Freshman’s death ruled a suicide

Media Credit: Photo courtesy of Chris Keefer

Sean Keefer, who died Tuesday, was known by professors as their star student. He was learning Ph.D-level material as a freshman and was in the University's most prestigious academic scholarship program.

Media Credit: Photo courtesy of Chris Keefer.
Keefer, a freshman in the honors program, was studying computer science and mathematics.

The death of 19-year-old Sean Keefer has been ruled a suicide, the D.C. Medical Examiner office said Friday.

University Police Department officers found Keefer unconscious in his West Hall bedroom on the Mount Vernon Campus on Jan. 21. The freshman, originally from West Linn, Ore., was a star in his advanced computer science and mathematics classes and a member of the University Honors Program.

Keefer’s parents and two sisters had last heard from Sean about two nights before he died. The family had missed his call while the four of them played a board game that Sunday evening, and later heard his voicemail that said he was lonely. But Sean Keefer didn’t return his family’s calls.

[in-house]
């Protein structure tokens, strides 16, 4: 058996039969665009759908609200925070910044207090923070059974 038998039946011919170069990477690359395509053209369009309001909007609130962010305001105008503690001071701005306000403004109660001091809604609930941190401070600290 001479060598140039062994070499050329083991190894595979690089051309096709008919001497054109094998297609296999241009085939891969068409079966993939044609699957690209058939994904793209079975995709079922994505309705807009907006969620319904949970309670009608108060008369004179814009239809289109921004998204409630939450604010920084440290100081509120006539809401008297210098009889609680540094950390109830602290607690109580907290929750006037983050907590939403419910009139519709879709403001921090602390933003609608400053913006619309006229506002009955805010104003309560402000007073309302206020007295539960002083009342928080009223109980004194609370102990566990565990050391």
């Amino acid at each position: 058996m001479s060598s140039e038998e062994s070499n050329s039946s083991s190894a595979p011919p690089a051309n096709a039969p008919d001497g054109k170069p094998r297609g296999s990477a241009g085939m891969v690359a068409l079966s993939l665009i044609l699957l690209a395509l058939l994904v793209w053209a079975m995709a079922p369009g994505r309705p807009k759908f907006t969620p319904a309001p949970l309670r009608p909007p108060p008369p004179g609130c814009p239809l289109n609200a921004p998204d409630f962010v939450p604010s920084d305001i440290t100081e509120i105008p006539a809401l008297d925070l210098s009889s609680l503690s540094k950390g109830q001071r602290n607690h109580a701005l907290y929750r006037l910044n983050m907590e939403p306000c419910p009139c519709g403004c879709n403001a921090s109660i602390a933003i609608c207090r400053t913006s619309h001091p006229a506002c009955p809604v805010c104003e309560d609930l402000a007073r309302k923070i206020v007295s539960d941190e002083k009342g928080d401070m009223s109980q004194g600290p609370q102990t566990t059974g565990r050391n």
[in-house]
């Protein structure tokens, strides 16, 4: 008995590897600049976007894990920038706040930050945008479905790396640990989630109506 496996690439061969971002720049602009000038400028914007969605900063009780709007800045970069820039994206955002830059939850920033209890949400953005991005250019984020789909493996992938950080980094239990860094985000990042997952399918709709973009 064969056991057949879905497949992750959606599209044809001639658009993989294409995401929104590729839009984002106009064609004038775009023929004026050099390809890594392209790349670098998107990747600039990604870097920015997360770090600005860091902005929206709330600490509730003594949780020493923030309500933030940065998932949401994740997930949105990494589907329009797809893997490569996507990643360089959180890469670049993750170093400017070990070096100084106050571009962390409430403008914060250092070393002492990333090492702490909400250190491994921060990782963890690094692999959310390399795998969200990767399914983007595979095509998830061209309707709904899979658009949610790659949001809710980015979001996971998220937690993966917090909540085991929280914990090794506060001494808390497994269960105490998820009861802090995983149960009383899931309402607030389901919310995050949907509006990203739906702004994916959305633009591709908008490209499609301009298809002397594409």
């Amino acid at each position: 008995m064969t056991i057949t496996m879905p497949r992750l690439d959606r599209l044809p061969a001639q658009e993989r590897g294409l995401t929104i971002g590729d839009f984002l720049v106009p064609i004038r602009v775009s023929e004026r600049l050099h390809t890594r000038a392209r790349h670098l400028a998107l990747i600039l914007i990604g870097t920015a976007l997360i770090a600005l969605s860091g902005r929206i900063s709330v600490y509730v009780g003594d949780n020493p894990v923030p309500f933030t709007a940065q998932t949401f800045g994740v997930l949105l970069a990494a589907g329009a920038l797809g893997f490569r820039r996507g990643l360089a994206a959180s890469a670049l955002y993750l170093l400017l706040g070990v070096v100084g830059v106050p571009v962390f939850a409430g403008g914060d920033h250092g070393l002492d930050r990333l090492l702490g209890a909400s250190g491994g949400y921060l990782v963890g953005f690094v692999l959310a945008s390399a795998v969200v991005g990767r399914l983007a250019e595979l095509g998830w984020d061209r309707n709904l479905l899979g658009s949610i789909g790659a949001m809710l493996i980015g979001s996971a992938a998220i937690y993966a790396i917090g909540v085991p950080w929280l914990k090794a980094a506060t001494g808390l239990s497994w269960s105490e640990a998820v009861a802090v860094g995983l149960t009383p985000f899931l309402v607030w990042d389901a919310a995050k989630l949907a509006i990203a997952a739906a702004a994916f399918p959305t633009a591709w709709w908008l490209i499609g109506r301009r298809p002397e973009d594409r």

Speaking to more than 200 of his son’s former classmates and professors, Chris Keefer urged members of the GW community not to feel guilt and not to lose hope in themselves like his son did.

“What I would implore all of you to do, all of you young people, is if you ever feel that you want to go to a dark place, don’t go alone. Okay? I want you to go to your friends, go to your family. It does not matter if you’re mad at your mom or dad or brother or sister. Call them.”

Keefer was drawn to GW by the Clark Engineering scholarship, which was awarded to four freshman. A self-taught coder, Keefer was also the star intern of a data-driven transparency company in D.C. called the Open Gov Foundation.

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